Banner Photo #29

by • April 4, 2011 • Banner PhotosComments (0)2789

For the first time ever my orchid is about to burst open with a fresh batch of blooms.  I think the mistake I’ve been making for the past year comes from an “expert” I read online a long time ago who recommended dipping the orchid and not soaking it.  As a desperate measure I switched to the 3-hour soak and in less than 3 weeks a 2″-long branch turned into 7″ and it has 4 buds that are growing so fast I can almost see them getting bigger if I stare at them long enough.  I wish I could say it’s one of those super complicated orchids, but it’s just the basic Phalaenopsis variety, but still — I’m a very proud pappa.  I’m very much experiencing a flower “awakening” these past couple weeks, so when I came across the following passage from Eckhart Tolle’s A New Earth it really hit me straight in the heart and soul:

“… Much later, those delicate and fragrant beings we call flowers would come to play an essential part in the evolution of consciousness of another species.  Humans would increasingly be drawn to and fascinated by them.  As the consciousness of human beings developed, flowers were most likely the first thing they came to value that had no utilitarian purpose for them, that is to say, was not linked in some way to survival. They provided inspiration to countless artists, poets, and mystics.  Jesus tells us to contemplate the flowers and learn from them how to live. The Buddha is said to have given a “silent sermon” once during which he held up a flower and gazed at it.  After a while, one of those present, a monk called Mahakasyapa, began to smile.  He is said to have been the only one who had understood the sermon.  Acocording to legend, that smile (that is to say, realization) was handed down by twenty-eight successive masters and much later became the origin of Zen.”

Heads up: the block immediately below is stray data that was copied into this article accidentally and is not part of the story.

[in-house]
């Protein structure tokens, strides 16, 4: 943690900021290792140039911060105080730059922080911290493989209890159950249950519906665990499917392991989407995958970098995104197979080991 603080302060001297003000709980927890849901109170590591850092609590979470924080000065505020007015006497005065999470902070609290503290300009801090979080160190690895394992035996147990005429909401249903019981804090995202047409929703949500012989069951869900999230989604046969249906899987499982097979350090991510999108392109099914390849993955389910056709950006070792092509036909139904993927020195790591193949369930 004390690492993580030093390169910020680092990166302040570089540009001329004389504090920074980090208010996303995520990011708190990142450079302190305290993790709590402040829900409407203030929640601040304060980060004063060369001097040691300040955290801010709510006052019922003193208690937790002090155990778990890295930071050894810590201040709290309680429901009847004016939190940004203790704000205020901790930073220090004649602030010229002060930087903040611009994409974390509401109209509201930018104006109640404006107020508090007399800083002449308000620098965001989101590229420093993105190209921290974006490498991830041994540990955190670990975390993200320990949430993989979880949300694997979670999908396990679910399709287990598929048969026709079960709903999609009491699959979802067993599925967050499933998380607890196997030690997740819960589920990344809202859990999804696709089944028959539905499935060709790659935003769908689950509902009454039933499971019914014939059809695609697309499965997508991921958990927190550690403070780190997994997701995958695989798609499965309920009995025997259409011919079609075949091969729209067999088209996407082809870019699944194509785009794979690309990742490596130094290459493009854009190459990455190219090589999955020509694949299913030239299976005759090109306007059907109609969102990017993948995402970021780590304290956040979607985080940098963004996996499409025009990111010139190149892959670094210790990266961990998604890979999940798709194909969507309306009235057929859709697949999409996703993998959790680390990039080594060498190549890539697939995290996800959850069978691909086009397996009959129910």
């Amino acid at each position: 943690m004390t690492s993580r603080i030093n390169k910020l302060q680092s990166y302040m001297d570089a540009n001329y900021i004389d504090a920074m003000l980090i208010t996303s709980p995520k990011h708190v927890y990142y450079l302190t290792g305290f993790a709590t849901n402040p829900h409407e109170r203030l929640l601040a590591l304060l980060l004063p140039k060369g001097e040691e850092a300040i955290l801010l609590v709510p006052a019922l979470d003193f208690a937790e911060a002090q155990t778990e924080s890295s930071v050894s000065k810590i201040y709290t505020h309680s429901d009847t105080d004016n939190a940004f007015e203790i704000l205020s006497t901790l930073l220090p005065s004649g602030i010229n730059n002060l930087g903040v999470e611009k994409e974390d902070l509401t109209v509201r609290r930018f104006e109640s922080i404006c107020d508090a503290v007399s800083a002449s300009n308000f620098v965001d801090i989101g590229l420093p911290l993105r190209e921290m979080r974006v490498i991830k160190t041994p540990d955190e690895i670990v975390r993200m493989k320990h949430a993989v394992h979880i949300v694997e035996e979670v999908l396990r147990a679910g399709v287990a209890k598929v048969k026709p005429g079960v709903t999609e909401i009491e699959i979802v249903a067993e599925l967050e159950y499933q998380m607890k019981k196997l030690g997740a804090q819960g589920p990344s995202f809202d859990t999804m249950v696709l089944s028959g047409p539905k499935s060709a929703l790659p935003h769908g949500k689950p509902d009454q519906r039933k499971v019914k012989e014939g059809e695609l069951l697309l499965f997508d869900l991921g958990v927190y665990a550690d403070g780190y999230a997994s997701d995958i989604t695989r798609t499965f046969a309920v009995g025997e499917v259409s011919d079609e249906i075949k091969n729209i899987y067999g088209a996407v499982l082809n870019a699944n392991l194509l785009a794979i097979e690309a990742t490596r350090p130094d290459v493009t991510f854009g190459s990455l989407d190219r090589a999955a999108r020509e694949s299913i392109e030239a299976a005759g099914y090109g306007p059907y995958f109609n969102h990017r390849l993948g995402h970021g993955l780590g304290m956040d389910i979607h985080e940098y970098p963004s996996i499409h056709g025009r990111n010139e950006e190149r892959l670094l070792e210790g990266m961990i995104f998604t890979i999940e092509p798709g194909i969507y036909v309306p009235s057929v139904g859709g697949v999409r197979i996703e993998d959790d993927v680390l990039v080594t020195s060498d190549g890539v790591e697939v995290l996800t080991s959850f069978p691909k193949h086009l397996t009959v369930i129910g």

I just found this stunning illustration by the legendary artist Ernst Haeckel, called “Orchids” from his book Art Forms in Nature. If flowers are the doorway to Zen, then I’m sure Haeckel’s illustrations could get you pretty close too.  SEE ALSO: Ernst Haeckel (1834-1919).

Comments are closed.